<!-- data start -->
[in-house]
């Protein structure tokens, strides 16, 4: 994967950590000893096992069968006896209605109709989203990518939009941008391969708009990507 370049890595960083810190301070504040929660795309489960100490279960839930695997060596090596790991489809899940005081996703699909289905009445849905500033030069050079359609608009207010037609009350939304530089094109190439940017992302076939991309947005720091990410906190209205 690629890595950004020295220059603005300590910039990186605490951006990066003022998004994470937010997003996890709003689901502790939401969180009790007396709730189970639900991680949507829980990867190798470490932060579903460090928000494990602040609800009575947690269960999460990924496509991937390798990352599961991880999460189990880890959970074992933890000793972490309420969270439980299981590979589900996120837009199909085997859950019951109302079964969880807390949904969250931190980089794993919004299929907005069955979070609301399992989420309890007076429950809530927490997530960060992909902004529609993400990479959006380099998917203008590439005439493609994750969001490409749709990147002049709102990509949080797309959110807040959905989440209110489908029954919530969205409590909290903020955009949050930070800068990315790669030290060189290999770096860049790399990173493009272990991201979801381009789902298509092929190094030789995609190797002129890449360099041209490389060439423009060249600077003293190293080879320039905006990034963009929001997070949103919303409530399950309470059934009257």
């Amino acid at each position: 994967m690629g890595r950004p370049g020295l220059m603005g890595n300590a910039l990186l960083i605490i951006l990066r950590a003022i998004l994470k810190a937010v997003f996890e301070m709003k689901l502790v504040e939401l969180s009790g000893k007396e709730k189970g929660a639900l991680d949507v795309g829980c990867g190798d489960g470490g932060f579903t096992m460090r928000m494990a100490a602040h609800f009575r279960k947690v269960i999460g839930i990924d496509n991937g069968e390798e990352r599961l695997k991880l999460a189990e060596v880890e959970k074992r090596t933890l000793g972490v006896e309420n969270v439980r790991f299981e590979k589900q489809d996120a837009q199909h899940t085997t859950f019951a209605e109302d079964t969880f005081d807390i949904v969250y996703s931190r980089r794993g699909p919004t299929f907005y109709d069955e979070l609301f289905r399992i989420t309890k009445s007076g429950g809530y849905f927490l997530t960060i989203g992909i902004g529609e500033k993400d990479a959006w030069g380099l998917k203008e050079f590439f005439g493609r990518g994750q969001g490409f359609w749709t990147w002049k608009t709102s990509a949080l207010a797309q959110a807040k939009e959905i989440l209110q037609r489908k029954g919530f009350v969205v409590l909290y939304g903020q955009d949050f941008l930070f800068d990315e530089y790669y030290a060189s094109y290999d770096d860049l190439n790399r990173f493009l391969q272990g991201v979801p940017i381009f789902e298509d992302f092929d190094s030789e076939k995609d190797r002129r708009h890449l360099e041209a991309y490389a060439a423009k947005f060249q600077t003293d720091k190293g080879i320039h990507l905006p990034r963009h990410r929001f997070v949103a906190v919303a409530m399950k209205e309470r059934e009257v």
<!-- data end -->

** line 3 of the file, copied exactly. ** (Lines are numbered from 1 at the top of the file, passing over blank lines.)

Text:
């Amino acid at each position: 994967m690629g890595r950004p370049g020295l220059m603005g890595n300590a910039l990186l960083i605490i951006l990066r950590a003022i998004l994470k810190a937010v997003f996890e301070m709003k689901l502790v504040e939401l969180s009790g000893k007396e709730k189970g929660a639900l991680d949507v795309g829980c990867g190798d489960g470490g932060f579903t096992m460090r928000m494990a100490a602040h609800f009575r279960k947690v269960i999460g839930i990924d496509n991937g069968e390798e990352r599961l695997k991880l999460a189990e060596v880890e959970k074992r090596t933890l000793g972490v006896e309420n969270v439980r790991f299981e590979k589900q489809d996120a837009q199909h899940t085997t859950f019951a209605e109302d079964t969880f005081d807390i949904v969250y996703s931190r980089r794993g699909p919004t299929f907005y109709d069955e979070l609301f289905r399992i989420t309890k009445s007076g429950g809530y849905f927490l997530t960060i989203g992909i902004g529609e500033k993400d990479a959006w030069g380099l998917k203008e050079f590439f005439g493609r990518g994750q969001g490409f359609w749709t990147w002049k608009t709102s990509a949080l207010a797309q959110a807040k939009e959905i989440l209110q037609r489908k029954g919530f009350v969205v409590l909290y939304g903020q955009d949050f941008l930070f800068d990315e530089y790669y030290a060189s094109y290999d770096d860049l190439n790399r990173f493009l391969q272990g991201v979801p940017i381009f789902e298509d992302f092929d190094s030789e076939k995609d190797r002129r708009h890449l360099e041209a991309y490389a060439a423009k947005f060249q600077t003293d720091k190293g080879i320039h990507l905006p990034r963009h990410r929001f997070v949103a906190v919303a409530m399950k209205e309470r059934e009257v």